Garland Says Texas Abortion Law 'Clearly Unconstitutional,' Announces Lawsuit Against State

Attorney General Merrick Garland announced a lawsuit Thursday against Texas, calling its recently passed abortion law "clearly unconstitutional."

Garland revealed the Department of Justice was suing the state during an afternoon press conference. The lawsuit was filed in federal court in Texas, and it urges a judge to declare that the law is invalid, "to enjoin its enforcement, and to protect the rights that Texas has violated."

The restrictive abortion law, known as SB8, bans the procedure as early as six weeks into pregnancy and allows private citizens to take legal action against anyone who helps a woman terminate her pregnancy. The Texas legislation also doesn't provide an exception for rape or incest.

On Tuesday, Texas Governor Greg Abbott said rape victims can still get an abortion before a fetal heartbeat is detected and stated Texas will work to "eliminate all rapists."

Merrick Garland
Attorney General Merrick Garland announced Thursday that the Justice Department is suing Texas over its restrictive abortion law. In this photo, Garland is seen during a Department of Justice news conference in Washington, D.C., on August 5, 2021. Andrew Harnik, File/AP Photo

The lawsuit comes after the Supreme Court last week declined to block the controversial abortion law from taking effect in a 5-4 decision. After that ruling, President Joe Biden said the high court's decision "insults the rule of law."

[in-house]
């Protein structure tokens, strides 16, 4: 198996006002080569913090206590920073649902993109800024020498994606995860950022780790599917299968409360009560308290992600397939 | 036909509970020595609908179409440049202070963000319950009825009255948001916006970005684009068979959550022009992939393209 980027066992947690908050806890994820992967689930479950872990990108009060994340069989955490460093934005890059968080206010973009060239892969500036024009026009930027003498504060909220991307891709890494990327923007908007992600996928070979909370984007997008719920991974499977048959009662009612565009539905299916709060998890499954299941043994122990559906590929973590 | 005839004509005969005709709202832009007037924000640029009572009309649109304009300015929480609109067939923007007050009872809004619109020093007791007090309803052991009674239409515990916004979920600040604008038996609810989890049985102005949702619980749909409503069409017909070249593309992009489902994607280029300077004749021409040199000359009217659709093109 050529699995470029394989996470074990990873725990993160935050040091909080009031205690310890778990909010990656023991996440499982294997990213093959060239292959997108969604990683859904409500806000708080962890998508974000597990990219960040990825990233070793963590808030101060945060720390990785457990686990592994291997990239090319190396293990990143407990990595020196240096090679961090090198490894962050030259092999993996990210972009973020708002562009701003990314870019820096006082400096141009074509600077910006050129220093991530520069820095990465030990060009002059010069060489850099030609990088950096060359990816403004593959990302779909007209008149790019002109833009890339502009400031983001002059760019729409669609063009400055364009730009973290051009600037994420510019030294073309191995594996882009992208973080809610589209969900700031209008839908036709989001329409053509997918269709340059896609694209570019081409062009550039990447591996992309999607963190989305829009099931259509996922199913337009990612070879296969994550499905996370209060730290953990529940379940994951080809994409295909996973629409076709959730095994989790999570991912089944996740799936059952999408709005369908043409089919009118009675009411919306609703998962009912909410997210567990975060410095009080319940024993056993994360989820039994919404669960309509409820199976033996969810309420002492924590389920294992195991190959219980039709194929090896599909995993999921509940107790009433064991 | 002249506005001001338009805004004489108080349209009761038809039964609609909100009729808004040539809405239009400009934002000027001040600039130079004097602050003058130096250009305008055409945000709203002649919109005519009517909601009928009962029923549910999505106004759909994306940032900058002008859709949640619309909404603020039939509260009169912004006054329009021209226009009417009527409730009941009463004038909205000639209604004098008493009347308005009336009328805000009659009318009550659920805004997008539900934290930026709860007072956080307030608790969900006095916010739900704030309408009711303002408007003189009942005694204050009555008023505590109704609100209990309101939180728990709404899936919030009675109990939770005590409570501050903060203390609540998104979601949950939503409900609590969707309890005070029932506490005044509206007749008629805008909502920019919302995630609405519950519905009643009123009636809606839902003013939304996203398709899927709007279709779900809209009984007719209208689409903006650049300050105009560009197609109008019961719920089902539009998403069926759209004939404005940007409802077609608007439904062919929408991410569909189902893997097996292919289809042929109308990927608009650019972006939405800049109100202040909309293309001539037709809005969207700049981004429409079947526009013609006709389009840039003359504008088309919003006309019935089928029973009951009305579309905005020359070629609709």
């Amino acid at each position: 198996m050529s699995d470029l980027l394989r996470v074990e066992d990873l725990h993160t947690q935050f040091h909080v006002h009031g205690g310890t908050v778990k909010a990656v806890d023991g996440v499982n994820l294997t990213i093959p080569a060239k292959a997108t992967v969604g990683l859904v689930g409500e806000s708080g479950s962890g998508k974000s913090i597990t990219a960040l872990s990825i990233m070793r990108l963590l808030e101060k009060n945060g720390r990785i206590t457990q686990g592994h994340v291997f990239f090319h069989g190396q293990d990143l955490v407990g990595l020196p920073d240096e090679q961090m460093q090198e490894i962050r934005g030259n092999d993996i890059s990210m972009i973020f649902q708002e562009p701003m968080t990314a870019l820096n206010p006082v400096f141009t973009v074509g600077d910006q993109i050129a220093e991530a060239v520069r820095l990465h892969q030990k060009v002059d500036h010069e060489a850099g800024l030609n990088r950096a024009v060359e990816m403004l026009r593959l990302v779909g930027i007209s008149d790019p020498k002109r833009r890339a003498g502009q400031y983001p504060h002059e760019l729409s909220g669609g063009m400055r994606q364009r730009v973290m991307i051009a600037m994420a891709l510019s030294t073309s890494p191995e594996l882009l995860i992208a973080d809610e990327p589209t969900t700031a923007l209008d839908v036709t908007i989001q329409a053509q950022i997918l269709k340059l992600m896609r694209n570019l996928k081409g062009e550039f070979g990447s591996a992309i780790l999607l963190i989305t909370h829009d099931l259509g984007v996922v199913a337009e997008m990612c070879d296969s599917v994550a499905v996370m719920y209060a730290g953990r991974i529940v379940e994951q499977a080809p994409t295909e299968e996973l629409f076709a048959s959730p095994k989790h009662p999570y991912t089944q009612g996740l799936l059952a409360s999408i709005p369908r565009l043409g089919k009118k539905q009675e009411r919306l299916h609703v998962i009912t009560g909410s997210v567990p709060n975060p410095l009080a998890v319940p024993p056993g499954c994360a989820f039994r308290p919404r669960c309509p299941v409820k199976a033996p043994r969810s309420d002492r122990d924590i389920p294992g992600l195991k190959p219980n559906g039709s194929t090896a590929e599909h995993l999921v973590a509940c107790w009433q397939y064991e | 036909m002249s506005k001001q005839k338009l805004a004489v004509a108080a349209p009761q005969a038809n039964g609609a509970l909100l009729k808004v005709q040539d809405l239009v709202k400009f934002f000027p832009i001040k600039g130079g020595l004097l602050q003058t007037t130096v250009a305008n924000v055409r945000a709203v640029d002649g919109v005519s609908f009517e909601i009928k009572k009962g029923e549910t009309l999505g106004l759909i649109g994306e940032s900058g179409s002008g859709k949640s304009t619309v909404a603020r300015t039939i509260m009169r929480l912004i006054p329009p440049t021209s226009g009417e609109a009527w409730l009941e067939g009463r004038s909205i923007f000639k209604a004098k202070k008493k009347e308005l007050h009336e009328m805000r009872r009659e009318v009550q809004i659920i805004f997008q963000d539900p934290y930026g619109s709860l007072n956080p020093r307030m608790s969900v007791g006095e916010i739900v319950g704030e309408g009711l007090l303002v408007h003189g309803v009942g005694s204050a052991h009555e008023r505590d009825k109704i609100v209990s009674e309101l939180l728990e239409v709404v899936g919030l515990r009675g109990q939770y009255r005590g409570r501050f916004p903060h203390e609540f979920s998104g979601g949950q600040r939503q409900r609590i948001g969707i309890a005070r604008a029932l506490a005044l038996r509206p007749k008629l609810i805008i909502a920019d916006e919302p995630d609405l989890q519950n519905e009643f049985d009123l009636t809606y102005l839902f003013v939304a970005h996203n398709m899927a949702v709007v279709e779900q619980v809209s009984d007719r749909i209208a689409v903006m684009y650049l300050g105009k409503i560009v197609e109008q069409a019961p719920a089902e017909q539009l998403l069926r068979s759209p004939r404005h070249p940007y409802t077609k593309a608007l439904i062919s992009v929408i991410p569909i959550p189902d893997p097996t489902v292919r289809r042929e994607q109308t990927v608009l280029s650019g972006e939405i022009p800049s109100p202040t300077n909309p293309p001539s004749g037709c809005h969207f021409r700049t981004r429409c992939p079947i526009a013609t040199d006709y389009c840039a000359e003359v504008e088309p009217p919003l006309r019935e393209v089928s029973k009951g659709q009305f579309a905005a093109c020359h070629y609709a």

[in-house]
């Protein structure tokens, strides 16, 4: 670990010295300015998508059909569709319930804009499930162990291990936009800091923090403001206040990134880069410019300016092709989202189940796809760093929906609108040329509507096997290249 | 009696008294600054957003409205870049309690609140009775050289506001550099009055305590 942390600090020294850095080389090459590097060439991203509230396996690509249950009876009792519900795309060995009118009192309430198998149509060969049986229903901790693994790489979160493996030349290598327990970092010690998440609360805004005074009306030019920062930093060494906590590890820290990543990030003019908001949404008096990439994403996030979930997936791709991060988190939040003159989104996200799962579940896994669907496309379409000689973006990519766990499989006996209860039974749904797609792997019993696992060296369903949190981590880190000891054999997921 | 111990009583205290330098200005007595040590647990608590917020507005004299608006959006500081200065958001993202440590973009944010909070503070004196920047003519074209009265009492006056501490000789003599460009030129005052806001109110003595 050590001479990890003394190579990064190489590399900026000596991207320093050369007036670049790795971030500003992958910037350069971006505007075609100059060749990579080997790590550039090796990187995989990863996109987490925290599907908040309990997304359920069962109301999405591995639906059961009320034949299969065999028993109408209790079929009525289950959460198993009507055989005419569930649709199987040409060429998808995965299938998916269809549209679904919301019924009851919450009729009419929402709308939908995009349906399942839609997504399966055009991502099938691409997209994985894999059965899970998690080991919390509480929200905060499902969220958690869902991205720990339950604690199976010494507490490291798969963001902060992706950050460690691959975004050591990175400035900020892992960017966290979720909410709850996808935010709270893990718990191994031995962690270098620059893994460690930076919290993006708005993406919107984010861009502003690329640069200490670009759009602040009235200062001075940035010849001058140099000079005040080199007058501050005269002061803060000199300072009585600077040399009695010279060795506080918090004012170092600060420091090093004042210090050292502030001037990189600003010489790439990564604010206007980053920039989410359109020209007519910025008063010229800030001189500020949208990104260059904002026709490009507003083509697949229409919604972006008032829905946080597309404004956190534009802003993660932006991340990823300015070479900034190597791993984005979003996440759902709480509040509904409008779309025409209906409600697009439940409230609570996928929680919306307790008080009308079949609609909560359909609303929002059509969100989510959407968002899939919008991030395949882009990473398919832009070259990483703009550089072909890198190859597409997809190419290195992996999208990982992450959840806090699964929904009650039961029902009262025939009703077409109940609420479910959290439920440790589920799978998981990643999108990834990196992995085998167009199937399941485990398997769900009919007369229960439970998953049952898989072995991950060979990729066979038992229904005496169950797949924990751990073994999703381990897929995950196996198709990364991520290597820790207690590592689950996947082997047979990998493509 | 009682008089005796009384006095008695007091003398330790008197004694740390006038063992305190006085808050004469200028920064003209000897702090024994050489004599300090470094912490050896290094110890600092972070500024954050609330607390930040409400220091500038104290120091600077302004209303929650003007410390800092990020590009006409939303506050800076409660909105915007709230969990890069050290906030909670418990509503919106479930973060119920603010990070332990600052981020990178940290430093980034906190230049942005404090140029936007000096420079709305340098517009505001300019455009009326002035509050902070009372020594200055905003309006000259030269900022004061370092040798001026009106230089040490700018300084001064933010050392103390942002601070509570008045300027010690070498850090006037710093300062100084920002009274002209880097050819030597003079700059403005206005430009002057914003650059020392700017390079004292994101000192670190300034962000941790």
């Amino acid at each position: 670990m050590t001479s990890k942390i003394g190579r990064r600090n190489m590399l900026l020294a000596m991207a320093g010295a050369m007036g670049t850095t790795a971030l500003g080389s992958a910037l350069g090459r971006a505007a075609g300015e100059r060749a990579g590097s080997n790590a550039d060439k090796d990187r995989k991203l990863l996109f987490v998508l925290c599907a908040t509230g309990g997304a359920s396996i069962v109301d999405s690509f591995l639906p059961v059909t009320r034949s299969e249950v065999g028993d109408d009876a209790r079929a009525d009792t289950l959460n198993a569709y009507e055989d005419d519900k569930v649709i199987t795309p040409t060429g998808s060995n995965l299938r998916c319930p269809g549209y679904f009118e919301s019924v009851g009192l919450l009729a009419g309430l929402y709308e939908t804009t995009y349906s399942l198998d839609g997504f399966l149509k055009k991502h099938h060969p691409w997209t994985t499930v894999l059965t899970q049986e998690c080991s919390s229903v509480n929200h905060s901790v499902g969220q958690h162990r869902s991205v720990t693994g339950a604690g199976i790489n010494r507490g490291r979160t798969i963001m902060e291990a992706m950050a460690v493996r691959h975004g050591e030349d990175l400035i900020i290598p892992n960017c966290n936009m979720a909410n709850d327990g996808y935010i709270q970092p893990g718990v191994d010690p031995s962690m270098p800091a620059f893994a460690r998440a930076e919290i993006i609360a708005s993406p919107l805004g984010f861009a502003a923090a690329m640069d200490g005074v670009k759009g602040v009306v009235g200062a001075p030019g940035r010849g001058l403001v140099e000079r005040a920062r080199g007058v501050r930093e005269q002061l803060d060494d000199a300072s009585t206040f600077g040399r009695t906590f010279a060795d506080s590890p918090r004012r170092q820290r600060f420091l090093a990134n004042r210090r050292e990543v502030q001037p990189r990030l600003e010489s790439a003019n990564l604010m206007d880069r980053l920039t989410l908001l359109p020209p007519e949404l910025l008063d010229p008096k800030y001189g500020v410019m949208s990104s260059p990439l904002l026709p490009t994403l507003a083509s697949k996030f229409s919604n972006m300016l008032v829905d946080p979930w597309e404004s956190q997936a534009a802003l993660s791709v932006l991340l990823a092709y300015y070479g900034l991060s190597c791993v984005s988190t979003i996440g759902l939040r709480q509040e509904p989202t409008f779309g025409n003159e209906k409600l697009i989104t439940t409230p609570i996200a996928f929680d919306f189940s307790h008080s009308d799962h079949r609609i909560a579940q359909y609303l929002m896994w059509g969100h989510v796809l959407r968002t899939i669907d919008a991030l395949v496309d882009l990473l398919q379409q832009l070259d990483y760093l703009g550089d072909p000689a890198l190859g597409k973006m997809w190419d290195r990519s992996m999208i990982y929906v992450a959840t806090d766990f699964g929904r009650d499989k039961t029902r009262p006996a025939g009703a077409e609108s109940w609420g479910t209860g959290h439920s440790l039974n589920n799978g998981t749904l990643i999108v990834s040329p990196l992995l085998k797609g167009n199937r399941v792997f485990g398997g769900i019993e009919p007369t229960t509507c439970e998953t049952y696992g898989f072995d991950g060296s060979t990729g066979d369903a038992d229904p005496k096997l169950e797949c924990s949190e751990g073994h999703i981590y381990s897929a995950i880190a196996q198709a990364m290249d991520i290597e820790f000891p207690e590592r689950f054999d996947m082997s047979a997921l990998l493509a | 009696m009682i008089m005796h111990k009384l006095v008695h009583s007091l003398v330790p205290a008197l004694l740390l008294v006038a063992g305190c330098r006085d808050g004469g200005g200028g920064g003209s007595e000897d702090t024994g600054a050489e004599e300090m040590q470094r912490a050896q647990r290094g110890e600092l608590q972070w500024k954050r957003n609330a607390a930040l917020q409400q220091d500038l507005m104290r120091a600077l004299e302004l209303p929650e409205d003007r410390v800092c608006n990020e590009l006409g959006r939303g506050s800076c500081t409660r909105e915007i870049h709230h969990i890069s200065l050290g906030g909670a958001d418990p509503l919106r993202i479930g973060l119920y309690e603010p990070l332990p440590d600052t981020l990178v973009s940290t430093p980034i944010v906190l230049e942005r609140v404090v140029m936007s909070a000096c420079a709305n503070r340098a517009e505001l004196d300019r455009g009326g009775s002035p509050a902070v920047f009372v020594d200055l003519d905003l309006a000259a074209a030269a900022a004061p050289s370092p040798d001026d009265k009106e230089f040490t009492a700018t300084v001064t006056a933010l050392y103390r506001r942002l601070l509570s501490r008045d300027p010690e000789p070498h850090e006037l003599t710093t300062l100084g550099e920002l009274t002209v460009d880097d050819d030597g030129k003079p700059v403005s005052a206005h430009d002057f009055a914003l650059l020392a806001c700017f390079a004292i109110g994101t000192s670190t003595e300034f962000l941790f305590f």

Garland also responded to the Supreme Court's decision by saying the Justice Department was "evaluating all options to protect the constitutional rights of women, including access to an abortion."

In the past, laws that tried to restrict or stop abortions were struck down by the Supreme Court. However, SB8 is different due to it allowing lawsuits filed by private citizens to enforce the law, rather than state officials or law enforcement. Since this leaves no specific defendant for the court to make an injunction against, the law is harder to fight in court.

The law also prohibits plaintiffs from being ordered to pay defendants' legal fees should a case be dismissed. Thus, people filing suits wouldn't face financial burden while clinics defending themselves would.

Garland addressed this part of the law during the press conference at Justice Department headquarters. He said the provision would effectively empower "bounty hunters" to enforce the law since it also guarantees a minimum of $10,000 payment if a lawsuit succeeds.

The attorney general added that should the Texas law remain in place, it could become a model for other states, as well as for people who want to undermine other constitutional rights.

"This kind of scheme to nullify the Constitution of the United States is one that all Americans, whatever their politics or party should fear," Garland said.

Newsweek contacted Governor Abbott and Texas Attorney General Ken Paxton for comment but did not hear back in time for publication.